Entries that bring temporary accounts to zero balance and transfer their balances to the permanent capital account.

Closing Journal Entries
Preparation of Post-Closing Trial Balance
Contains only the real accounts which shall become the beginning accounts for next accounting period.

Post Closing Trial Balance
Adjusting and Reversing
Adjustments are recorded in the general journal and posted in the general ledger
Reversing Entries are entries made at the beginning of next accounting period

Adjusting Entries
Reversing Entries
Purpose of Reversing Entry
Purpose of reversing entry is to simplify recording of recurrence transactions of next accounting period.
Financial Statement Analysis
Did the company make a profit or incur loss in the last month or year?
How much of the total revenue is the net profit or net loss?
How much of the total revenue is the expense?

How is the result of operation compare against last month or same month last year?
How are the income and expense compared against the budget?
Do the company have enough cash to fund normal operation for next month?

Useful Ratios for Financial Statement Analysis

Pre-tax surplus % = Net Income before Tax divide by total revenue
Rate of Return on Assets = Net Income divide by Average Total Assets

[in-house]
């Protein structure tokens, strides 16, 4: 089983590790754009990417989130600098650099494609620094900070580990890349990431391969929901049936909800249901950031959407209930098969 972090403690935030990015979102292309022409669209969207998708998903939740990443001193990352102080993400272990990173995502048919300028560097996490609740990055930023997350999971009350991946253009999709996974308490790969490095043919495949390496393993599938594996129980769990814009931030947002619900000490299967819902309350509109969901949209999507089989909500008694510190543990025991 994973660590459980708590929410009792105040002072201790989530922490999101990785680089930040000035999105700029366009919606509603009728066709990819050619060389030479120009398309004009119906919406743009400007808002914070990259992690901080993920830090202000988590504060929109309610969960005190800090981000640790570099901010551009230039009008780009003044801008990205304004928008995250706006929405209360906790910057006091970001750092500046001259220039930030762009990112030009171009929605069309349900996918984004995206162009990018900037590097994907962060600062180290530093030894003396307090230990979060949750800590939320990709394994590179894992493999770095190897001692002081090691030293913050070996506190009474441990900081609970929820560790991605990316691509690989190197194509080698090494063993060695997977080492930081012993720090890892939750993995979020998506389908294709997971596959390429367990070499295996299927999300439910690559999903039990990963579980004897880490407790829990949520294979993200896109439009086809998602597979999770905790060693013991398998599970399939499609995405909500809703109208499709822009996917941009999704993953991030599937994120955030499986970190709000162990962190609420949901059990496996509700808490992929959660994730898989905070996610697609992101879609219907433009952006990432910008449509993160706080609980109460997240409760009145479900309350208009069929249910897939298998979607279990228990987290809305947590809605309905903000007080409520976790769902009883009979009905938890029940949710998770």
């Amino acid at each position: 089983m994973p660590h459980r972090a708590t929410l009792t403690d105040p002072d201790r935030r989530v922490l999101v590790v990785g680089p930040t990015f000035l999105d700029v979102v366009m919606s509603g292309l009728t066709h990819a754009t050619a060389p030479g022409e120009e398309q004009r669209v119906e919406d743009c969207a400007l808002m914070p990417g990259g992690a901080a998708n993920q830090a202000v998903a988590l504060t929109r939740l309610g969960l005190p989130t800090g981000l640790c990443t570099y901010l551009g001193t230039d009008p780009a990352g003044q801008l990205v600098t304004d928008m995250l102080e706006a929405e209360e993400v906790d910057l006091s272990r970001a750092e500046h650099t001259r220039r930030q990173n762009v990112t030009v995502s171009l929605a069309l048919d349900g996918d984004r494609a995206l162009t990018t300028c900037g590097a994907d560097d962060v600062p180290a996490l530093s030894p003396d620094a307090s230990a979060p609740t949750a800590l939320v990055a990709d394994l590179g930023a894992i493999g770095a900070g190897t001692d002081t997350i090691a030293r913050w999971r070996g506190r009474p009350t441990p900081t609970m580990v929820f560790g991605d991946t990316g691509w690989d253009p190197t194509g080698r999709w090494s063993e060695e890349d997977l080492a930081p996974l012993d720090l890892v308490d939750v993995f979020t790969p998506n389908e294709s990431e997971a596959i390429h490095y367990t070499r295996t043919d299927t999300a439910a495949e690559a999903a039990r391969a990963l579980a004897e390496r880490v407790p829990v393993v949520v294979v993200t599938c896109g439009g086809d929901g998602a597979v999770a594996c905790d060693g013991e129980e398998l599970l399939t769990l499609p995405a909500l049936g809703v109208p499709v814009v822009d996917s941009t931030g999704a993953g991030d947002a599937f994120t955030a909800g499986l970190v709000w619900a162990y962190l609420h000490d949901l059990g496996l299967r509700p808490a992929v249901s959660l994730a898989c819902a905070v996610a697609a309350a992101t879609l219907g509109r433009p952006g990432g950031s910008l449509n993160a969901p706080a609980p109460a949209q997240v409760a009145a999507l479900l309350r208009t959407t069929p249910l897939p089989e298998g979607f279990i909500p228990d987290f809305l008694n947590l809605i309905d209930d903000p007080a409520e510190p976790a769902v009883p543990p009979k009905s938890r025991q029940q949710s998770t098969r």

Rate of Return on Equity = Net Income divide by average equity

Liquidity and Solvency

Current Ratio = Current assets divide by current liabilities
Quick Ratio or Acid-test ratio = quick assets divide by current liabilities
Working Capital = current assets less current liabilities


Debt Ratio = Total liabilities divide by total assets
Equity Ratio = Total equity divide by total asset
Debt to Equity Ratio = Total Liabilities divide by total equity

Accounting Cycle
Example of Chart of Accounts
Book of Accounts
General Ledger
Subsidiary Ledger

book of original entry initially records business transactions and events
book of final entry
accounts and their related amounts are posted and summarized periodically

Two Kinds of Ledger
General Ledger – grouping of all accounts used in preparing financial statements
Subsidiary Ledger – group of like accounts that contain independent data of a specific general ledger

General Ledger
Subsidiary Legder
To be acquainted with contents of basic financial statements and be able to develop skills such as leadership, analytical thinking and communication skills to be able to provide quality advice for strategic decision making.

Analyze and interpret data in the Balance Sheet and Income Statement, using various tools.

To enhance ability and competency level of employees as well as to serve as an avenue for continuing education and training
Participants will gain the appropriate skills and confidence to: